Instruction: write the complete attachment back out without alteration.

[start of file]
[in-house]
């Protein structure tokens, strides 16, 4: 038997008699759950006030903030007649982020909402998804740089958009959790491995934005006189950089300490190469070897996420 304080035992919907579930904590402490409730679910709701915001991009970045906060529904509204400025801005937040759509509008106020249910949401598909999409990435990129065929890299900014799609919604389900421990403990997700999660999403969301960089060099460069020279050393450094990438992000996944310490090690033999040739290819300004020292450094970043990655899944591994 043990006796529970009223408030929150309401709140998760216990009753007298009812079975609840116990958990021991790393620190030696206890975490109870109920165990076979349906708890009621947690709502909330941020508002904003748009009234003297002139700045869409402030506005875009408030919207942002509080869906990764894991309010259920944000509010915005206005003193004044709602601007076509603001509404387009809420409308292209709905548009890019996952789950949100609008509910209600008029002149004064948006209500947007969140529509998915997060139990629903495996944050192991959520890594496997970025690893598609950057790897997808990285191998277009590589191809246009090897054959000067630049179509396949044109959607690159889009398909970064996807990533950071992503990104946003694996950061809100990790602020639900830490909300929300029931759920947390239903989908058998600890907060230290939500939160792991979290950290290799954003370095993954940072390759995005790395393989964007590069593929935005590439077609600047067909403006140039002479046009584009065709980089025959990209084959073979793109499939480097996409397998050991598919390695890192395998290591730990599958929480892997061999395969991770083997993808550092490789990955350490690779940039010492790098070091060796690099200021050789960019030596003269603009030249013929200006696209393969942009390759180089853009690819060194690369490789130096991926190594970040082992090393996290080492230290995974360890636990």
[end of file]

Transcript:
[in-house]
């Protein structure tokens, strides 16, 4: 038997008699759950006030903030007649982020909402998804740089958009959790491995934005006189950089300490190469070897996420 304080035992919907579930904590402490409730679910709701915001991009970045906060529904509204400025801005937040759509509008106020249910949401598909999409990435990129065929890299900014799609919604389900421990403990997700999660999403969301960089060099460069020279050393450094990438992000996944310490090690033999040739290819300004020292450094970043990655899944591994 043990006796529970009223408030929150309401709140998760216990009753007298009812079975609840116990958990021991790393620190030696206890975490109870109920165990076979349906708890009621947690709502909330941020508002904003748009009234003297002139700045869409402030506005875009408030919207942002509080869906990764894991309010259920944000509010915005206005003193004044709602601007076509603001509404387009809420409308292209709905548009890019996952789950949100609008509910209600008029002149004064948006209500947007969140529509998915997060139990629903495996944050192991959520890594496997970025690893598609950057790897997808990285191998277009590589191809246009090897054959000067630049179509396949044109959607690159889009398909970064996807990533950071992503990104946003694996950061809100990790602020639900830490909300929300029931759920947390239903989908058998600890907060230290939500939160792991979290950290290799954003370095993954940072390759995005790395393989964007590069593929935005590439077609600047067909403006140039002479046009584009065709980089025959990209084959073979793109499939480097996409397998050991598919390695890192395998290591730990599958929480892997061999395969991770083997993808550092490789990955350490690779940039010492790098070091060796690099200021050789960019030596003269603009030249013929200006696209393969942009390759180089853009690819060194690369490789130096991926190594970040082992090393996290080492230290995974360890636990």